On the North American missions the name of Saint Joseph appeared frequently. In Canada, he was regarded as patron of the land ever since it was called New France. In 1633, Saint John de Brebeuf founded the first mission among the Hurons and dedicated it to Saint Joseph. The first Algonquin mission was likewise placed under his care. Both the Recollect Fathers and the Jesuits often named islands and rivers in his honor. In 1675, Fr. Allouez called Lake Michigan Lake Saint Joseph. At Montreal the Sulpician Fathers followed in the steps of their founder, Fr. Olier, by inspiring the faithful to turn to the spouse of Mary in their need. The Ursulines and Grey Nuns always paid him exceptional veneration…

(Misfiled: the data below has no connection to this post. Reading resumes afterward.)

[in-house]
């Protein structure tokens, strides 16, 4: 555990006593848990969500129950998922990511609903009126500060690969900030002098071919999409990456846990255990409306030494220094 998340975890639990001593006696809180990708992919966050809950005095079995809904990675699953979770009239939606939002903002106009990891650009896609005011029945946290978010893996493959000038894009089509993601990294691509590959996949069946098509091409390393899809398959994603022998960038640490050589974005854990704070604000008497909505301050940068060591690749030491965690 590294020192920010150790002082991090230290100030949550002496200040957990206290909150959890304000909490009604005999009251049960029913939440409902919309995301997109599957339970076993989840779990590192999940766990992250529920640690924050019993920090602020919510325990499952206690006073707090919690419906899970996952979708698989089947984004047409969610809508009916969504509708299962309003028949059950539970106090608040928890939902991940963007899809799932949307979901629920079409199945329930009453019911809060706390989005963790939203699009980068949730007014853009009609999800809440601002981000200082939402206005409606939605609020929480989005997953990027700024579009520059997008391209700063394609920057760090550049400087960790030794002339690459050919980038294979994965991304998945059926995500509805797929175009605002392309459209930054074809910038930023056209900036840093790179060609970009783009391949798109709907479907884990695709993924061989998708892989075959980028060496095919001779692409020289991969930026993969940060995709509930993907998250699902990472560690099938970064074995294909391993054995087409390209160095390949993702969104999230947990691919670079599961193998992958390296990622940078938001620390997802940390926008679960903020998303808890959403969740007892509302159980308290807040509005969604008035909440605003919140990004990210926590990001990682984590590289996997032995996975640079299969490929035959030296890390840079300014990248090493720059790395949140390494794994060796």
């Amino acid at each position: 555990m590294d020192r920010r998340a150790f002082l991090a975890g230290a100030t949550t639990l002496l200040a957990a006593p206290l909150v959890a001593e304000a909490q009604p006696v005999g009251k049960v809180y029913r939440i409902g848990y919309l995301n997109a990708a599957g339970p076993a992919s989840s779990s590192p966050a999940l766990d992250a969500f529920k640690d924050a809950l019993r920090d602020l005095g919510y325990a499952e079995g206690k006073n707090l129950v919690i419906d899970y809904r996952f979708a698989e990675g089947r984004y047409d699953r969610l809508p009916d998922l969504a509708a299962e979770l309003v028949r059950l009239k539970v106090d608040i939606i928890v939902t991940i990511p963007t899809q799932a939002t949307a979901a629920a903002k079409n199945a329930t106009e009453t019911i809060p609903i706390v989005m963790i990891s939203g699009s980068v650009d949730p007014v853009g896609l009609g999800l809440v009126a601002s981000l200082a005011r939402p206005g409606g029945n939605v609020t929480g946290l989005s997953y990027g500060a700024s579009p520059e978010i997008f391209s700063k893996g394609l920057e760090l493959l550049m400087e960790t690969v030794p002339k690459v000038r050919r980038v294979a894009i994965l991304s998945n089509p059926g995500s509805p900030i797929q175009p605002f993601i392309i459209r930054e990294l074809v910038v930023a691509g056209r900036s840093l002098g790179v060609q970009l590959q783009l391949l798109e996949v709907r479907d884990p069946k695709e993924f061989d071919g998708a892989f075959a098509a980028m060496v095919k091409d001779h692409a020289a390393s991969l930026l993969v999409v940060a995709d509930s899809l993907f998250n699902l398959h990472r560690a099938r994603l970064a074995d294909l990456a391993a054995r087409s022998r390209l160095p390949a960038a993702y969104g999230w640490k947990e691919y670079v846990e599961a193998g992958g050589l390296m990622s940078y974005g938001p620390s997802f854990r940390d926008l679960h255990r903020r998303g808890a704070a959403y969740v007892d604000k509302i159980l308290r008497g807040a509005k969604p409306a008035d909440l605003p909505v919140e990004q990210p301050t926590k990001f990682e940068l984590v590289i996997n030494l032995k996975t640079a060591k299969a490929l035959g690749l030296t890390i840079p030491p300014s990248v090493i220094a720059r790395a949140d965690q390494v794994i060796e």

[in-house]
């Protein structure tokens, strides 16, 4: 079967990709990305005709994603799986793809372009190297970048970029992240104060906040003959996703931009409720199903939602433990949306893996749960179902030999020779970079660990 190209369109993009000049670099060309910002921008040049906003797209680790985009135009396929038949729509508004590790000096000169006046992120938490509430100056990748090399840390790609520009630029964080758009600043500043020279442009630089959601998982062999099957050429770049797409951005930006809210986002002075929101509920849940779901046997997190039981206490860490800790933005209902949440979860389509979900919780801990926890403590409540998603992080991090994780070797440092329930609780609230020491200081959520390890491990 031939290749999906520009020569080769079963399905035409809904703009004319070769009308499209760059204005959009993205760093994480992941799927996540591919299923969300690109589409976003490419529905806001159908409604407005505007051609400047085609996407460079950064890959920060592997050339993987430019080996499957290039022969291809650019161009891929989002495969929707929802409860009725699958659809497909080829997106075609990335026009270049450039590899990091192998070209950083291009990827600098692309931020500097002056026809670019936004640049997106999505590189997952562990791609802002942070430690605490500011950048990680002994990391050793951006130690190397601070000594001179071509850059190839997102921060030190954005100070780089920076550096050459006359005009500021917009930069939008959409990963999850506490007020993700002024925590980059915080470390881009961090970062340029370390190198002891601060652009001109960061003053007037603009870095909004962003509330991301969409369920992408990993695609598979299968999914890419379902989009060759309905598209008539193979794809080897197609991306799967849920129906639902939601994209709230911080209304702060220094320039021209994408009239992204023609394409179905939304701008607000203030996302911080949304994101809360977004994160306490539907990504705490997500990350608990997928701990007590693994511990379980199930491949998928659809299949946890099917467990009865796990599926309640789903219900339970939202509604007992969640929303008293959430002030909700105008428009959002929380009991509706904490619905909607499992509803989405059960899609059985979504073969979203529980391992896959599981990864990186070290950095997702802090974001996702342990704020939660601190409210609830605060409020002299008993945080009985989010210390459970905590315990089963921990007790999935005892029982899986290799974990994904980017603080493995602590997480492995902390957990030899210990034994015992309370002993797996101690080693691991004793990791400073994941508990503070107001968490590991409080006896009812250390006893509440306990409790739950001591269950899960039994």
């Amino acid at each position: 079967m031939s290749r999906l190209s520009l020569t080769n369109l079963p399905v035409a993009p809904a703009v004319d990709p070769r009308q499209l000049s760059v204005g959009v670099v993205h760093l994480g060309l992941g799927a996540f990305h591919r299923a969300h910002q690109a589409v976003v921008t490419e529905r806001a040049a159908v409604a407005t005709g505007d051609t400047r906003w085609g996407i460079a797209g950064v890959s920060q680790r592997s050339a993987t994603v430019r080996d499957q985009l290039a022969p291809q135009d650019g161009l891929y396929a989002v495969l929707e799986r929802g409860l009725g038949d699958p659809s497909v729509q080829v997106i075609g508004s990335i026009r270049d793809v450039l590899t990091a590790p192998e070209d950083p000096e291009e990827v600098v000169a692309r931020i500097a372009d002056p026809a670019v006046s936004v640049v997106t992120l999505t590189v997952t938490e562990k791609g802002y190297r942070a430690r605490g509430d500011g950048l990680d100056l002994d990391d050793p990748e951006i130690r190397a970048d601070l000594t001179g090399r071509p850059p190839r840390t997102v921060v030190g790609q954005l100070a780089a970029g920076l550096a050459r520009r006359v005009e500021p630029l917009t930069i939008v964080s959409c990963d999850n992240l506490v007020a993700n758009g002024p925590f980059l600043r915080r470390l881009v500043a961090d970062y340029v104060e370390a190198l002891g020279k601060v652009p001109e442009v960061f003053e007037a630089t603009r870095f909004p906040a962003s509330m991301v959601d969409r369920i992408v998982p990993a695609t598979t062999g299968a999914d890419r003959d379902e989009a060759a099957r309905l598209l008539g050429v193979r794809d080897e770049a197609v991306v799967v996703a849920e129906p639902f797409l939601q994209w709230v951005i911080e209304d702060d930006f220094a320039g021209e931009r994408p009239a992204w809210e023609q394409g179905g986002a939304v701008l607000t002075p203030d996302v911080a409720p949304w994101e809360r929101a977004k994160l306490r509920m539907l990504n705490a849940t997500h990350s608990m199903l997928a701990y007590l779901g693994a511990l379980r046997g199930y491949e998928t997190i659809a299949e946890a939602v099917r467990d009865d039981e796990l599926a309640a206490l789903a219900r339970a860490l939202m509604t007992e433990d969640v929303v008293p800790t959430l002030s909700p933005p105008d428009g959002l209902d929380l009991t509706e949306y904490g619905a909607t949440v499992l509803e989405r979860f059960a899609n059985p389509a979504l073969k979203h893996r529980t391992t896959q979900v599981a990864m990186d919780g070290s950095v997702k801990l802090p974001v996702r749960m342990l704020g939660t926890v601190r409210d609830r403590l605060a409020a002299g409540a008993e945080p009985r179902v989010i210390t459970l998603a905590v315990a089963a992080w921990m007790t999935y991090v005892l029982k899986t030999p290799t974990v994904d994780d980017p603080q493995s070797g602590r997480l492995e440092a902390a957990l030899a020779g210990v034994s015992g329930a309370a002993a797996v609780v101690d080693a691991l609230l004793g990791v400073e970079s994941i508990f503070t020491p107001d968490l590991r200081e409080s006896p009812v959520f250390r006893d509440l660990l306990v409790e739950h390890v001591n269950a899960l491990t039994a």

For more prayers, devotional items, and customs for this Feast of St. Joseph, please visit Fish Eaters. Also, make an Act of Consecration to St. Joseph today.

This feastday is distinct from both the Patronage of St. Joseph (Eastertide Feast) and St. Joseph the Worker.

St. Joseph’s Day As A Holy Day of Obligation

The first catalog of Holy Days comes from the Decretals of Gregory IX in 1234, which listed 45 Holy Days. In 1642, His Holiness Pope Urban VIII issued the papal bull "Universa Per Orbem" which altered the required Holy Days of Obligation for the Universal Church to consist of 35 such days as well as the principal patrons of one's one locality. St. Joseph's Day is on that list.

However, due to dispensations, differences ranged drastically as to which days were kept as holy days throughout the world. In some parts of the world, St. Joseph's Day on March 19th was a Holy Day of Obligation whereas in others it was not. For instance, St. Joseph's Day was a Holy Day of Obligation in Quebec in the late 1600s and also in the British Colonies in what is now the United States of America. It was also a holy day of Obligation in what is now Florida, among other places. But changes abounded as the number of holy days gradually weakened over the centuries.